Heard October 13, 2015
Appeal From Greenville County. G. Edward Welmaker, Trial Court Judge, D. Garrison Hill, Post-Conviction Relief Judge. Appellate Case No. 2012-212398.
Appellate Defender Susan Barber Hackett, of Columbia, for Petitioner.
Attorney General Alan McCrory Wilson and Senior Assistant Deputy Attorney General Karen Christine Ratigan, both of Columbia, for Respondent.
GEATHERS, J. SHORT and MCDONALD, JJ., concur.
ON WRIT OF CERTIORARI
Jomer Hill (Petitioner) appeals the denial of post-conviction relief (PCR), arguing the PCR court erred in declining to find appellate counsel ineffective for failing to raise a directed verdict issue on appeal. We affirm.
In December of 2000, Kenneth Goldsmith and Clifton " Trey" Brown (Trey) were shot at a " liquor house" where locals regularly visited to buy drugs, drink alcohol, gamble, and socialize. Goldsmith died at the scene and Trey was transported to a hospital where he later died. The case became a cold case when investigators were unable to identify a suspect. Officers sought to reopen the case by seeking additional evidence and interviewing new witnesses. The officers observed some hesitancy in the community members' willingness to give information, stemming from their fear of Lamont " Mont" Brown (Brown), a known drug dealer and leader of a large drug enterprise. Of his own volition, Timothy Paden contacted investigators and alleged Petitioner confessed to the crimes. Paden offered to wear a wire and subsequently recorded Petitioner's confession. Thereafter, in 2005, a grand jury indicted Petitioner for the murders, and he proceeded to trial.
Trial testimony revealed that the liquor house was actually Goldsmith's residence and he received a portion of gambling proceeds generated at the home. Goldsmith gave Trey a key to the home and allowed him to operate the liquor house because of their friendship. Trey and Petitioner were reputed drug dealers and sold drugs for Brown from the liquor house; moreover, it was Petitioner who introduced Trey to Brown and the organization. One former member of the organization testified that the individual who introduces a new potential drug dealer to Brown becomes responsible for the actions of the person whom he brought into the organization. This former member further explained Brown ordered him to kill the former member's own cousin because the cousin " snitched" and Brown " don't like no snitches."
Witnesses testified that just prior to his death,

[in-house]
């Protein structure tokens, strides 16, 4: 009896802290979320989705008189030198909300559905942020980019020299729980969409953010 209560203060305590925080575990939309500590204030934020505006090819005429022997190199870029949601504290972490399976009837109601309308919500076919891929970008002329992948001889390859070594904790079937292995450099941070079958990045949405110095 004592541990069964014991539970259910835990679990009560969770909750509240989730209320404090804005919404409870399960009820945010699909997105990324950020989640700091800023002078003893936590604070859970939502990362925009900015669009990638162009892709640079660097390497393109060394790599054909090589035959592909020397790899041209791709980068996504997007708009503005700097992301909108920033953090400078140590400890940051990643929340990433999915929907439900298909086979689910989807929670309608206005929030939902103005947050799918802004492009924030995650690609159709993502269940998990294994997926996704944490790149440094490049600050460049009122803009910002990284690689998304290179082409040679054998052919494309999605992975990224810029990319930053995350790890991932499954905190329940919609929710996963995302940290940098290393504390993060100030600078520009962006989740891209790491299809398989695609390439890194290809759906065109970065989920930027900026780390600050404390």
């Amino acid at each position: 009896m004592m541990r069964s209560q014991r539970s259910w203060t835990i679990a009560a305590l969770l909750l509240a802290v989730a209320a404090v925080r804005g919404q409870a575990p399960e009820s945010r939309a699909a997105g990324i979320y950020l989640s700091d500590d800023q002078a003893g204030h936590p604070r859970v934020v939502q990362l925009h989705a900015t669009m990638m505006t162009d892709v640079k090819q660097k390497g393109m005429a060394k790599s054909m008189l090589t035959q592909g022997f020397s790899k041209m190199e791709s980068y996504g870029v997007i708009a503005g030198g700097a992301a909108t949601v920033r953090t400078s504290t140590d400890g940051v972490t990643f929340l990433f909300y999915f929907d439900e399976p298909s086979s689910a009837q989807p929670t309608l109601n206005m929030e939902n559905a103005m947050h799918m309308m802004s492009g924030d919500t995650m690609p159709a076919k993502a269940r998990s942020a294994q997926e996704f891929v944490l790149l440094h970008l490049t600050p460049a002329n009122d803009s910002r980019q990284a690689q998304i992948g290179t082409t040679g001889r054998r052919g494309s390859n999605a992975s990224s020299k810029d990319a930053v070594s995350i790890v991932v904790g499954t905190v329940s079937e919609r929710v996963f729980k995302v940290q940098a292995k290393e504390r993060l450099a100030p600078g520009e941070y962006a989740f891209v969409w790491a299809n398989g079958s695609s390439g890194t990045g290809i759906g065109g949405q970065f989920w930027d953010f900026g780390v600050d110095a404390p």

Trey mentioned he had " to pay some bills" to Brown and Brown was " sweating"
him for money. Also, Brown testified that a
few days prior to the murders, Brown warned Petitioner that he " was getting
tired of him, you know, not making his payments on time" and that he " was going
to be kicked out of the [drug organization] . . . if he didn't get his stuff
together and start coming to bring his money in on time like Trey was." Further,
Brown testified that prior to his death, Trey was " moving up" in the
organization because he began to do " extra stuff" for Brown such as
transporting drugs. In contrast, Petitioner was " on his way down, way down by
On the night before the crimes, several individuals were gambling and socializing at the liquor house, including Trey, Petitioner, and Goldsmith. At some point, Brown arrived and stood outside looking for Trey and Petitioner, expecting payment from both of them for drugs. According to Brown, both men informed him they would give him the money later that evening; however, neither returned with the money. Several witnesses testified they observed Brown and Trey argue about money because Brown wanted the money Trey owed him. One witness observed Trey and Brown have a conversation that was " probably serious because they didn't want anybody to hear their discussion." Another witness observed Trey go outside of the liquor house to give Brown money and Brown responded " that ain't right . . . I want it all." During the argument, Trey cursed at Brown, stated " that's my half," and ran back into the liquor house. Once back inside, Trey spoke with Petitioner; Petitioner then went outside to speak with Brown.
Trey's girlfriend testified that on the morning of the crimes, Trey's pager went off at around 9:50 a.m. and he went upstairs to return the call. Phone records indicate that on that morning, Petitioner paged Trey at 9:39 a.m. and Trey placed a call to Petitioner five minutes later--the last recorded outgoing call on Trey's phone. After the call, Trey hurriedly grabbed a large sum of money and left the home. Trey's girlfriend testified Trey left to go to the liquor house. On cross-examination, however, she admitted she " didn't know for sure" if Trey went to the liquor house, " but that was his usual hangout."
According to the mother of Petitioner's child, sometime before noon on the morning of the crimes, while she was at Petitioner's home, Petitioner ran into the home, sweating and out of breath. He changed clothes, and as she was leaving, asked her to throw away a black trash bag for him. He cautioned her to make sure she did not throw the bag away at her house. She followed his directions without looking inside the bag.
At around 5:00 or 6:00 p.m. on the evening of the murders, investigators arrived at the crime scene and did not find any evidence of forced entry. Both Goldsmith and Trey were discovered in the same bedroom of the home. Goldsmith suffered two gunshot wounds to the chest, one being a rapidly fatal wound. Trey suffered a gunshot wound to the back of the skull. An expert opined both Goldsmith and Trey remained in the liquor house for approximately seven or eight hours before they were discovered. Accordingly, the pathologist opined they were shot between 9:00 a.m. and 12:00 p.m. An officer testified ballistic fingerprints from the ...